The increasing trend of having multilingualism in the workplace constitutes new challenges that the European Union must tackle in order to provide a more harmonious co-existence of the language variety within Europe. Since many workplaces started to adjust themselves to the international standards, set out by globalization and the development of the European institutions, language realities such as working with international products and colleagues have become more important. Although the process of European integration already introduced multilingualism as one of the core concepts of the European Union, not every language is treated equally when it comes to communication at the workplace. Until now, English constitutes the top of the official working languages within the European Union which reasons the fact that multilingualism increases due to the aforementioned inequality among the 24 official languages.
The first attempt to increase multilingualism within the European Union was addressed in the 2000s when policy objectives aimed for a mandatory principle where every citizen of the European Union was encouraged to learn two additional languages. This approach was meant to promote European identity and to expand the possibilities of communication within German, French, Spanish and Italian. In the mid-2000s, however, this trend transformed itself into specified language skills that emphasized on multilingualism with maintaining the own national language instead of learning additional languages. By doing so, multilingualism was now defined by being unified in diversity regarding the existing 24 official languages. One of the reasons for this change can be found by looking at the identity crisis that every member state of the European Union faces due to political and economic discontinuity, imposed by globalization. Since the national languages are a crucial part of national identities, the incentive to learn other languages such as English decreased because European citizens returned to national concepts and away from the concept of the European Union. Therefore, it remains questionable whether the multilingual approach in recent times neglects the European Union by rather focusing on national diversity than on international language homogeneity.
Certainly, there will emerge stronger language barriers at workplaces around the European Union which cannot be tackled by simple translation tools such as Google translator or other advanced technologies. Although I favor English as a mutual communication tool, there are some possibilities to increase the multilingual character of the European Union without fearing the issues that language barriers impose within the workplace. English would then be replaced by the usage of the own national languages. The, so called Intercomprehension (IC) method, however, only works if people at their workplace have a sufficient proficiency in their skill to understand the other languages. Only then a multilingual approach would be efficient to abolish the increasing language barriers at the workplaces (Doye, 2005, p.7).
In my opinion, multilingualism at workplaces can only work flawlessly if the European Union provides language diversity programs in educational institutions and other facilities where multilnugualism exists. By doing so, European citizens can acquire a decent set of skills regarding other languages from an early stage in their career which would support the effectiveness of multiple languages as prominent communication toll. However, replacing English for mulitilingualism as mandatory skill requirement would neglect the acquired English skills from one third of the European population.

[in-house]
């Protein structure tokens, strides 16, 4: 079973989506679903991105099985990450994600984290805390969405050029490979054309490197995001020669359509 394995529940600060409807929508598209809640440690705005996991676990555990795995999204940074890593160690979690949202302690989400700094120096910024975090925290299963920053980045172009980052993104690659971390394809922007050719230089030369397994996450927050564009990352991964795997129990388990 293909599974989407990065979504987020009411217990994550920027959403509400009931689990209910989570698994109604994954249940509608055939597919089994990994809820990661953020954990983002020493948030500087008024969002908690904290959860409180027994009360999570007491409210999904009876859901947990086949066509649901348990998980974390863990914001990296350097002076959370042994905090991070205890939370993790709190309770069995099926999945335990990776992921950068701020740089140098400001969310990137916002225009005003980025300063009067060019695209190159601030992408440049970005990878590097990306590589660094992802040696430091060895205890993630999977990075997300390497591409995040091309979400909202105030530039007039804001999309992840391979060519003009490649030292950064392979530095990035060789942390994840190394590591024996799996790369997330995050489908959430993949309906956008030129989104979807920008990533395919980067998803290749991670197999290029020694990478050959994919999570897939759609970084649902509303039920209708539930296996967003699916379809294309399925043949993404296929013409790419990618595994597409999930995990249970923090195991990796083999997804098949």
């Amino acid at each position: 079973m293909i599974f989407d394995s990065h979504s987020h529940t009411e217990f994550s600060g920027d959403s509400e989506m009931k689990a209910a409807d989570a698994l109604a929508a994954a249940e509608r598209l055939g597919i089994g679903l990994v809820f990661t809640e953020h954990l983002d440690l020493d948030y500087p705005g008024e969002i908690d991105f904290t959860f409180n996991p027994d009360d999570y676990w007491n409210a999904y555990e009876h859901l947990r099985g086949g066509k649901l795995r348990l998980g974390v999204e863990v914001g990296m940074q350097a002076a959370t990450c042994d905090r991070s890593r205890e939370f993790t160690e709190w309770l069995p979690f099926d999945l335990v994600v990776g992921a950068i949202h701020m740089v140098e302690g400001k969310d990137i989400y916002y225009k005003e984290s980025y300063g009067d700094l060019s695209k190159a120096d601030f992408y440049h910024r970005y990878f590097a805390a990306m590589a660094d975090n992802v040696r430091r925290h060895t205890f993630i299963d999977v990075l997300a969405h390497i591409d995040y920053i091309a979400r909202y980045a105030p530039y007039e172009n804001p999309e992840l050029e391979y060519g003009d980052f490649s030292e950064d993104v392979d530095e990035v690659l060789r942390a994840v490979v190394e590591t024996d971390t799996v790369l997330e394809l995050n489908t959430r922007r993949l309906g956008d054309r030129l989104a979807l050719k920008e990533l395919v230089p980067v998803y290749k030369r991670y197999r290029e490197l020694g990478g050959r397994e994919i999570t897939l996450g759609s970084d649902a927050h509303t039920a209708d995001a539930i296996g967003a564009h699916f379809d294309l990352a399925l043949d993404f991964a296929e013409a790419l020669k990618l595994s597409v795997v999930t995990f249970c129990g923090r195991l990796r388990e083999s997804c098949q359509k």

Despite me favoring English as Lingua Franca, I think that multilingualism becomes an essential part of workplaces within the European Union. People increasingly use the linguistic diversity within Europe by focusing on their language skills as an advantage for achieving a successful career. Since English neglects the diversity and opportunities coming from the concept of a linguistic capital which provides multilingualism and language diversity, people will certainly aim for a better language representation regarding their workplaces. The aforementioned conditions that have to meet, in order to successfully implement multilingualism within workplaces are becoming easier to achieve due to the technological process regarding language translation. The current language barriers would then disappear due to sophisticated translation tools which would ensure perfect communication among the different languages within the European Union. Furthermore, any market requirements such as advanced L2 skills would not be existent, due to the flawless translations into L1.
In conclusion, there are two possible outcomes that can prevent language barriers in the future. Firstly, increasing the importance of English as Lingua Franca within the European Union would lead to a higher appropriation of English standards at the workplace. However, this outcome clearly neglects the concept of Europe as linguistic capital due to its exclusivity and its lack of representation regarding the official 24 languages that are spoken among the member states. The second outcome would favor multilingualism in combination with translational advancement as future solution for more language representation. This, however, only works if the technological progress enables an effective way of translating all possible workplace languages.
Doye (2005) Intercomprehension. Guide for the Development of Linguistic Education Policies. Strasbourg: Council of Europe -Language Policy Division, p. 1-11 and 18-20.